Holocaust survivor talks with U.P. residents about race and diversity

HOUGHTON — Freezing, starving and miles from home. One woman is sharing her experiences during the Holocaust to encourage others to be more accepting of diversity.

They say those who forget the past are doomed to repeat it. Holocaust Survivor and author Irene Miller spoke to a packed house at Temple Jacob in Hancock Wednesday about the need for tolerance and the acceptance of diversity.

Miller said, “My life is an example of what happened and what can happen unless we learn to respect people of different religions, different skin color and so on.” Miller described what her life was like during World War II after the Nazis invaded Poland.

She was just a child when her family fled Poland, were taken to a Siberian labor camp and then stuffed into a cramped orphanage in Uzbekistan.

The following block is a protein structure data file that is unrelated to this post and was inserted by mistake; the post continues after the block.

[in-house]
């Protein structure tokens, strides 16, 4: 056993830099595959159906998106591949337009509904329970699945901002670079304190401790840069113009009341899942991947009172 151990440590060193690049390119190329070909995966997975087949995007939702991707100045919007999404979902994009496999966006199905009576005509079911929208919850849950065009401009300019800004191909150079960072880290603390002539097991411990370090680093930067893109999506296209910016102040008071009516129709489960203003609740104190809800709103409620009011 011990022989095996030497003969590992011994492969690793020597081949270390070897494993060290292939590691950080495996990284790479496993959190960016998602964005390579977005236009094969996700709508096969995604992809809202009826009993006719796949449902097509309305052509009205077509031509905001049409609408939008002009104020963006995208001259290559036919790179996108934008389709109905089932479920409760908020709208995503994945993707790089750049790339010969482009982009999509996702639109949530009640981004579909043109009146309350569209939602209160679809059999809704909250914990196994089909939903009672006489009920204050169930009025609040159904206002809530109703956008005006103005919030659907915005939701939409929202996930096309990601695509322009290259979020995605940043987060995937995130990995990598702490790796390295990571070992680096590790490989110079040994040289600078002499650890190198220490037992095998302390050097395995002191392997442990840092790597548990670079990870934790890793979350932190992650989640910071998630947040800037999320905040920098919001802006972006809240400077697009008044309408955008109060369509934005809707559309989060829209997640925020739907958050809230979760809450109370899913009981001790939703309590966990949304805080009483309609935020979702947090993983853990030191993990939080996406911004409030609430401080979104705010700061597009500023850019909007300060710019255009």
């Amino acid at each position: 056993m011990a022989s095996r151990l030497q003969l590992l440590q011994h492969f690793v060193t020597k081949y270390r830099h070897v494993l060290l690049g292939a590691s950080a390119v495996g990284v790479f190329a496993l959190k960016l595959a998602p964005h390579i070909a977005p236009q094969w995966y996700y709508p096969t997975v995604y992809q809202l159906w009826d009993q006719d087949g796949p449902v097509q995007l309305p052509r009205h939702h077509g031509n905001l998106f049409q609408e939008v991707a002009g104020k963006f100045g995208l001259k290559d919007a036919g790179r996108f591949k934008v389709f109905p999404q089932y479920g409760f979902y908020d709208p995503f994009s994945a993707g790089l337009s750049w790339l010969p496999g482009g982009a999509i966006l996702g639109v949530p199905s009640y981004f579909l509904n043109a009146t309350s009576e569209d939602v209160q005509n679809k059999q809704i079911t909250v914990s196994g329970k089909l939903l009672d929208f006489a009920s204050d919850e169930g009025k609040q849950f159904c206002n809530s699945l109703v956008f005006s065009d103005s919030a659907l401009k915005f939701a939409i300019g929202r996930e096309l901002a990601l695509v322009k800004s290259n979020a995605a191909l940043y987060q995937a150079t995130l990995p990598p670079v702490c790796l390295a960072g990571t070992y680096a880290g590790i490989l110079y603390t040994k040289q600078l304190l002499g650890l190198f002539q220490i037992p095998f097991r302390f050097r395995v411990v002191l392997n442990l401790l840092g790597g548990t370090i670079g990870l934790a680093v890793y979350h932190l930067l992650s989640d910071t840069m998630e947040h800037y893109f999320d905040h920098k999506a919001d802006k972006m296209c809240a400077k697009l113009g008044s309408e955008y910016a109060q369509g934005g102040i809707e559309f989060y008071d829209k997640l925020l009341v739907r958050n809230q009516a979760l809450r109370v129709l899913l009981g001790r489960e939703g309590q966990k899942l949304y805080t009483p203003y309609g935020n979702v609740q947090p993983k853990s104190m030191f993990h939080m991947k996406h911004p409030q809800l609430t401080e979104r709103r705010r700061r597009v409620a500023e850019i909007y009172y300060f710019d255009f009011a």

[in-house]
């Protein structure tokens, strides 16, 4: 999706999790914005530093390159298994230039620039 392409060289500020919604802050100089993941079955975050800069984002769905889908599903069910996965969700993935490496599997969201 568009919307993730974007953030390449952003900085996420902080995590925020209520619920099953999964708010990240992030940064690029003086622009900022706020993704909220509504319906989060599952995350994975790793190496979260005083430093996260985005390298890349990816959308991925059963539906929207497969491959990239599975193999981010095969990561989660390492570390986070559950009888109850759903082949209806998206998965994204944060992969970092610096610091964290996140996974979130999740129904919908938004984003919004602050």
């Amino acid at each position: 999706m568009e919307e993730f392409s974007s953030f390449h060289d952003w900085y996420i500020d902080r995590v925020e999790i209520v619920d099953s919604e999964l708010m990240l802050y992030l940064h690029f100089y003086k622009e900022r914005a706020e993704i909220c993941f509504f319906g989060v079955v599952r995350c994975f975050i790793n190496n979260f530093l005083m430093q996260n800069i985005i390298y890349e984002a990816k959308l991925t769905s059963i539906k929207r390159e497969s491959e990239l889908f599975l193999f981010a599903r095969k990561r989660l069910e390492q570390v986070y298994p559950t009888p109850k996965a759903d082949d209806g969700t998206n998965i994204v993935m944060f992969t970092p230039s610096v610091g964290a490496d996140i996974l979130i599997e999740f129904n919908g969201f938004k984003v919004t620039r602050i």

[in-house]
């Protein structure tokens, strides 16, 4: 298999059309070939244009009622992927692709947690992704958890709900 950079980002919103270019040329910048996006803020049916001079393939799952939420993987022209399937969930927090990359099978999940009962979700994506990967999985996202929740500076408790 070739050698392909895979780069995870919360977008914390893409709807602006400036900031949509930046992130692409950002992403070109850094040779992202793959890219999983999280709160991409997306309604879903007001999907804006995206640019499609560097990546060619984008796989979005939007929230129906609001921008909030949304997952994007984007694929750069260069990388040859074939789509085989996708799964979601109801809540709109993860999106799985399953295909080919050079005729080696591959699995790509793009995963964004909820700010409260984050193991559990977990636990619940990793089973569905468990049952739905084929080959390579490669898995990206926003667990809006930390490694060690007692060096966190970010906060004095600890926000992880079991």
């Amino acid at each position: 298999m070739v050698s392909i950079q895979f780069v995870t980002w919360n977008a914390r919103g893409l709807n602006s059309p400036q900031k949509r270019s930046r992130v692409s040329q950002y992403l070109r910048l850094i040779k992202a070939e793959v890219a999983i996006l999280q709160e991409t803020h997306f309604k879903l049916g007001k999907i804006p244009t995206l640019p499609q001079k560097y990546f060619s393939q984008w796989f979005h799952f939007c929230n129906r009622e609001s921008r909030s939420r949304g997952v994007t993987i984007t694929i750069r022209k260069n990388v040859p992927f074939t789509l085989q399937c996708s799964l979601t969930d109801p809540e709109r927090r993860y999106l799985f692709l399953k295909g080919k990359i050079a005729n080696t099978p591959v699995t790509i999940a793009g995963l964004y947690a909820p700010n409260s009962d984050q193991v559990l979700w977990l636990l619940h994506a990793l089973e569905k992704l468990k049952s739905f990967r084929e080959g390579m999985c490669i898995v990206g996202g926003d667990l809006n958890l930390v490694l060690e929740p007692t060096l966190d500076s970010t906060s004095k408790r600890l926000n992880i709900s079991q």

Miller wrote about her experiences in her 2012 book ‘Into No Man’s Land’ and she has heard how the story has impacted and inspired others.

Miller said, “But the most important things is hopefully affect people, how they think about race, how they think about religion and, in essence, how they are open to be inclusive of all good people. It doesn’t matter what else, lifestyle and so on, as long as they are good human beings.”

Miller’s book ‘Into No Man’s Land’ is available through Amazon.